Then there’s Dakota Johnson, daughter of Don Johnson and Melanie Griffith, who manages to pull off a strong performance, despite all the laughable dialogue, drinking-game inevitable lip biting and emptiness of character she has to suffer through. Johnson isn’t what you’d call an earth-shattering drop dead gorgeous bombshell, but she does have a cute down-to-earth attractiveness that makes her well-cast for the wallflower virgin that is Anastasia Steele.
Granted, Johnson’s character is horribly written, but then again, so is every other character. She doesn’t seem to enjoy any of the domineering Christian gives her (that’s where a rape whistle comes in handy), which makes you wonder why she sees anything in this guy. Plus, you never really get a sense for what exactly it is that draws a young, smart, attractive girl with potential like Anastasia to a creep like Christian to begin with. It speaks volumes of the potential Johnson has as an actress that she’s able to translate all the negatives within her role into the shining point of the film.
Jamie Dornan, on the other hand, is a different story. When it comes to an erotic romance you can overlook laughable dialogue and a weak story. If your two romantic leads can’t connect with each other and share zero spark, then there goes your movie, and Johnson might as well have been acting opposite a brick wall. I get that Christian Grey’s supposed to be robotic and shutoff when it comes to committing to an actual relationship, but Kelly Marcel’s script (which ends with a cliffhanger so blatantly obvious it could’ve had “SEQUEL!!!!” blinking on the screen) only teases us with flimsy, tacked on backstory elements that do nothing to explain his behavior. As stiff and wooden as Dornan is throughout the entire movie, though, Marcel could’ve written a Grade-A psychological thesis on Grey’s dominance fetish, and he still would’ve delivered a flat performance.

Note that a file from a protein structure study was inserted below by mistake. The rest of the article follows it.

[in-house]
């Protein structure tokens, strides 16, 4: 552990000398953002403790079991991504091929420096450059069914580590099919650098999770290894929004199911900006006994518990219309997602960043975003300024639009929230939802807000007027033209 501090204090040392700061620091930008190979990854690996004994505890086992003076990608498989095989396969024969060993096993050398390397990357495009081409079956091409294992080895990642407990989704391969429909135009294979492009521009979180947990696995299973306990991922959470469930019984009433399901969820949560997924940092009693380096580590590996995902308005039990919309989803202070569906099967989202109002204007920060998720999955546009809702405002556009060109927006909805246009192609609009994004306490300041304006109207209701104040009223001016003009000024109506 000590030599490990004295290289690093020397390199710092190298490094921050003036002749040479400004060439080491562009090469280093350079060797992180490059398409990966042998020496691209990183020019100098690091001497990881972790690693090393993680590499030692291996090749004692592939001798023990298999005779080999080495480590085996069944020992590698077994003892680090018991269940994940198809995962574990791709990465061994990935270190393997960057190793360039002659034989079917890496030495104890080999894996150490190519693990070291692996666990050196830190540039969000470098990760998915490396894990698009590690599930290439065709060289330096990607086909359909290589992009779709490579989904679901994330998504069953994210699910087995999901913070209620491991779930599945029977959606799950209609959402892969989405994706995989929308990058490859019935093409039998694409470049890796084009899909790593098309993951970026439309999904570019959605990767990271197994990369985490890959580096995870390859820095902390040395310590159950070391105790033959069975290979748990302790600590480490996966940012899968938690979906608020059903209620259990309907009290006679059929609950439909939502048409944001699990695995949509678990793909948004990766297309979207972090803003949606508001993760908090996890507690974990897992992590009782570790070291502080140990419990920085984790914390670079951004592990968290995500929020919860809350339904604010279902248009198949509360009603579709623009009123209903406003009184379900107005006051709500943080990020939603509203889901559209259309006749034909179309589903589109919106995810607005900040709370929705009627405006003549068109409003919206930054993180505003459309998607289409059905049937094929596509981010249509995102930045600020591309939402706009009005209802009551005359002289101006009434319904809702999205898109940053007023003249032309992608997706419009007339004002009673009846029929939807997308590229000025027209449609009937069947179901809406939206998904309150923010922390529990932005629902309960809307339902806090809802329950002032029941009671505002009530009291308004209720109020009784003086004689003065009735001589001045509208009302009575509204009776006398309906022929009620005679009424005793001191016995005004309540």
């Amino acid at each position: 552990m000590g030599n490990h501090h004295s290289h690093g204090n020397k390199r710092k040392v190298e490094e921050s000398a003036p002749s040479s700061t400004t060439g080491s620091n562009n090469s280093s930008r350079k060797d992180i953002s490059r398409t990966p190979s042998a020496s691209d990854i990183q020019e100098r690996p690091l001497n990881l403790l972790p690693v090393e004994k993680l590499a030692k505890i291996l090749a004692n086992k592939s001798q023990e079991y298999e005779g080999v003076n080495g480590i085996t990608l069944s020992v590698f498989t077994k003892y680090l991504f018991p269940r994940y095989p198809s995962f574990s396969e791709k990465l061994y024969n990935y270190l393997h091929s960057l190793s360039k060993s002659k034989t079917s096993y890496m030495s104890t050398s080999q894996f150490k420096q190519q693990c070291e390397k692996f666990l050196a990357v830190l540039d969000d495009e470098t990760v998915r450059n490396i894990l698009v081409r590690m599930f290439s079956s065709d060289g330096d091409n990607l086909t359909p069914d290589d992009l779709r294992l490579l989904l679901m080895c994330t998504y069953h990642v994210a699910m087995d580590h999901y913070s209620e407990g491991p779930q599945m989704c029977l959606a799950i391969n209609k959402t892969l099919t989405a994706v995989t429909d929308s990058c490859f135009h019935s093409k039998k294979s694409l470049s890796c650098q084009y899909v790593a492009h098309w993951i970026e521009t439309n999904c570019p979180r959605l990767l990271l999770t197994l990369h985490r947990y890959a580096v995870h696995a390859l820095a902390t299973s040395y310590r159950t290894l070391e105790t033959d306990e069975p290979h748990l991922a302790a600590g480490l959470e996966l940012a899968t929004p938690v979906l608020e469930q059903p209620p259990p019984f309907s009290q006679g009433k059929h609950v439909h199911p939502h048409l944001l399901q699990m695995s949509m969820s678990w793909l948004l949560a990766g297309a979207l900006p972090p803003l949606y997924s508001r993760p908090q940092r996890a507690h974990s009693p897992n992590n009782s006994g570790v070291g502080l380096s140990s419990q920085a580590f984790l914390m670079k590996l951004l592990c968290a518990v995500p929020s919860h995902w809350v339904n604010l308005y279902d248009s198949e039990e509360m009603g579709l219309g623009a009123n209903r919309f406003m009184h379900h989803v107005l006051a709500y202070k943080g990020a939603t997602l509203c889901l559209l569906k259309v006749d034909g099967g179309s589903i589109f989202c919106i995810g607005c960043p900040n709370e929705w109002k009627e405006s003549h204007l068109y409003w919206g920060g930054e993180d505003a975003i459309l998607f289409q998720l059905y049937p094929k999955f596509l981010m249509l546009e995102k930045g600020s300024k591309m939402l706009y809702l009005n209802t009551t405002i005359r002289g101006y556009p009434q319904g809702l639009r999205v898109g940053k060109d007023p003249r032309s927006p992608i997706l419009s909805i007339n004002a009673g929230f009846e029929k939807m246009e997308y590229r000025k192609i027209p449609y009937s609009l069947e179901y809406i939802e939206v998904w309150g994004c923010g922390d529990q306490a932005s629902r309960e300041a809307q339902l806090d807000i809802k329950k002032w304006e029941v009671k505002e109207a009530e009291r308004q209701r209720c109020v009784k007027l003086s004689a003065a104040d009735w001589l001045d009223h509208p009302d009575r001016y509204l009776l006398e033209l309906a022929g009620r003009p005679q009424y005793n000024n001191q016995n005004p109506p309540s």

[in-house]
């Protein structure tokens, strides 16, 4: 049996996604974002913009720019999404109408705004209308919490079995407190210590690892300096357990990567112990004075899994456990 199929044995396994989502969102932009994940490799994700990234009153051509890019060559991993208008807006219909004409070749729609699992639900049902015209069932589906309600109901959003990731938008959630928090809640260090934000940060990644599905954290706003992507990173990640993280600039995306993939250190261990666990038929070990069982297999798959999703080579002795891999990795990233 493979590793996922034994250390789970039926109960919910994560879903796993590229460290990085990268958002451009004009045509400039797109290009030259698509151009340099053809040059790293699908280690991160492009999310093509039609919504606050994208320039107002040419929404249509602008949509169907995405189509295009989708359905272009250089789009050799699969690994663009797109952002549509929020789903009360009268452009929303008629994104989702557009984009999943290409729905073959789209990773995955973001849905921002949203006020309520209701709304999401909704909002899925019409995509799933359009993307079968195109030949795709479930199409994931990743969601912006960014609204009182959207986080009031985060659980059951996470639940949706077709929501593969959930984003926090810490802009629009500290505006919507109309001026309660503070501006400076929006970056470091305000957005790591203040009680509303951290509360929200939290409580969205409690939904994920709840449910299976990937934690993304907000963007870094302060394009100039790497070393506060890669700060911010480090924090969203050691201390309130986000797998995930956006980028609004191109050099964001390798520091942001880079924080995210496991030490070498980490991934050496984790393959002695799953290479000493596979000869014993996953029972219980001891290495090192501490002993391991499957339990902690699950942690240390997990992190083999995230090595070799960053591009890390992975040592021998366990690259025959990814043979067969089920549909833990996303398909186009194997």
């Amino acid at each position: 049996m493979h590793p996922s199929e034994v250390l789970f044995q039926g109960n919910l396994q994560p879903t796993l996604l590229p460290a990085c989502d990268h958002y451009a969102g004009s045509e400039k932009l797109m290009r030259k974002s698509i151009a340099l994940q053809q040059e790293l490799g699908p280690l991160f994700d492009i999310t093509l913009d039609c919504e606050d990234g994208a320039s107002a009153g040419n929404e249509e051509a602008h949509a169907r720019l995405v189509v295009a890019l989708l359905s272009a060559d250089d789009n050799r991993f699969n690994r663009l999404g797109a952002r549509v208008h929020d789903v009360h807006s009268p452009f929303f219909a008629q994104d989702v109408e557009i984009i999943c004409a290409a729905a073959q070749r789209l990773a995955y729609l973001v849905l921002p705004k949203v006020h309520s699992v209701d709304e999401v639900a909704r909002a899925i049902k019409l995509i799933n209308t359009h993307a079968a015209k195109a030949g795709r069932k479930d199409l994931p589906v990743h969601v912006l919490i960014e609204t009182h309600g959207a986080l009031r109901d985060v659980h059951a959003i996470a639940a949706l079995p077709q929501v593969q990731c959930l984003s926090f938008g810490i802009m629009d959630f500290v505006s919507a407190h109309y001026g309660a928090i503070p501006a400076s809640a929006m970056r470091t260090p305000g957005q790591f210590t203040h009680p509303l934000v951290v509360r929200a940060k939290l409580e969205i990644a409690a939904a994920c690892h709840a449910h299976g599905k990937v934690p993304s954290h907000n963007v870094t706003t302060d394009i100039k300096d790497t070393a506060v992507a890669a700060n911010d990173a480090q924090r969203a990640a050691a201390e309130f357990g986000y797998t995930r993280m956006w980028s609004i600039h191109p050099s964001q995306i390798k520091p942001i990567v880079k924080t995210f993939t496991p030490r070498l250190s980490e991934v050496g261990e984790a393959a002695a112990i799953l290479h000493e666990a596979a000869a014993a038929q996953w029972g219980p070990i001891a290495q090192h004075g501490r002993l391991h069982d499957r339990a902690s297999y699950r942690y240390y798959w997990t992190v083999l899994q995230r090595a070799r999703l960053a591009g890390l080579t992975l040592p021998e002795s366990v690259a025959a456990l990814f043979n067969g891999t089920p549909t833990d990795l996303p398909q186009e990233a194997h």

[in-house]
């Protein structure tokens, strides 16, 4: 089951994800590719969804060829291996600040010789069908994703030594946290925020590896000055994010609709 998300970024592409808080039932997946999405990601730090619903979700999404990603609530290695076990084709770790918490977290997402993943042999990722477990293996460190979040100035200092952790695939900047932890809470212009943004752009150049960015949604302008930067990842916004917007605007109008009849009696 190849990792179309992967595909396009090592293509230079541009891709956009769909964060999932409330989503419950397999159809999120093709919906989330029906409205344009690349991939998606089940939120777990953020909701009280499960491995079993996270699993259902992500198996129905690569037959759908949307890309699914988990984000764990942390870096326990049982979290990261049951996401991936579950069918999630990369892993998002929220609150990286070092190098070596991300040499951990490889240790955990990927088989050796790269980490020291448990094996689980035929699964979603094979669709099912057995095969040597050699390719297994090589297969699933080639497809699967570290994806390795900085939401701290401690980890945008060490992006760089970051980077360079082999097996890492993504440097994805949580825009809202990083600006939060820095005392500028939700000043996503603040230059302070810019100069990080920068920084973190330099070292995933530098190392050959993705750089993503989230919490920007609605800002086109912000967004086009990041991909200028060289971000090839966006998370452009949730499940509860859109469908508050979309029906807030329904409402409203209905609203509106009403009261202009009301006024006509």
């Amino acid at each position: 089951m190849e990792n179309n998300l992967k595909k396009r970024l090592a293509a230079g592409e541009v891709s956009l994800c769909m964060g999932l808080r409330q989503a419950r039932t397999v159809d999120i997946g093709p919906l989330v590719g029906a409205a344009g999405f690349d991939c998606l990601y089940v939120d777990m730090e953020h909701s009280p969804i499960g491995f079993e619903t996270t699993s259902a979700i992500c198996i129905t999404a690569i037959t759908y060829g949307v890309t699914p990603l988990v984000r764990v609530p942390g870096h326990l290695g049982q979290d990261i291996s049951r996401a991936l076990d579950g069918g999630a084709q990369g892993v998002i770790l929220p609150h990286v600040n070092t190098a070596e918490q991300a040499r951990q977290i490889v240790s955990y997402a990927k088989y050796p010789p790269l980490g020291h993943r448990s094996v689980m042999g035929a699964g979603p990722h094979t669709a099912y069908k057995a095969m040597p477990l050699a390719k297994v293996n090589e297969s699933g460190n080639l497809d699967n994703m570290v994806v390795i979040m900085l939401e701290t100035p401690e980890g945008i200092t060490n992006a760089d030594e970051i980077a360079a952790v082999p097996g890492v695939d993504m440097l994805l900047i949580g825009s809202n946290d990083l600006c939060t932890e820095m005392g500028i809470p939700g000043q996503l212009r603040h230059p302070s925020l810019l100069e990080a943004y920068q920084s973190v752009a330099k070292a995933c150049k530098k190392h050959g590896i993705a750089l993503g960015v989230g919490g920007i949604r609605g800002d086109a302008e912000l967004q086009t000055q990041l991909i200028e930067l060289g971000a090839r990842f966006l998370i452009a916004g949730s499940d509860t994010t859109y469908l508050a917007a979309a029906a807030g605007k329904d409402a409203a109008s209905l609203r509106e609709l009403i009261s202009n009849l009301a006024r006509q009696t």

Ultimately, though, what drags this movie down is just how boring it is. Marcel’s script offers no insight into what drives Ana and Christian toward each other, and Sam Taylor-Johnson’s direction is still in play-it-safe mode, even for an R-rated film that features more than it’s fair share of nudity and sex scenes. Dornan breaks out a whip every now and then, but the subject of BDSM doesn’t go any further than him spanking her. When the whips get set aside, Taylor-Johnson falls back on the usual routine checklist of romantic film cliches, despite this being about a man who refuses to get involved in a romance.
So this is pretty much a shitty Kate Hudson rom-com mashed up with a shitty Cinemax softcore porn show.
Fifty Shades of Grey is not without visual style and a performance from Dakota Johnson that guarantees she’ll get more promising (hopefully) offers. However, as talented as Johnson is, it doesn’t compensate for her character’s paper-thin depth, the terrible lack of chemistry between her and her onscreen partner Jamie Dornan, or the overall sense of tedium director Sam Taylor-Johnson brings to this dull, slow-paced snooze-fest. For a story that’s supposedly an erotic romance, this film has the sex appeal of a children’s hospital bombing.
I give Fifty Shades of Grey a D (★).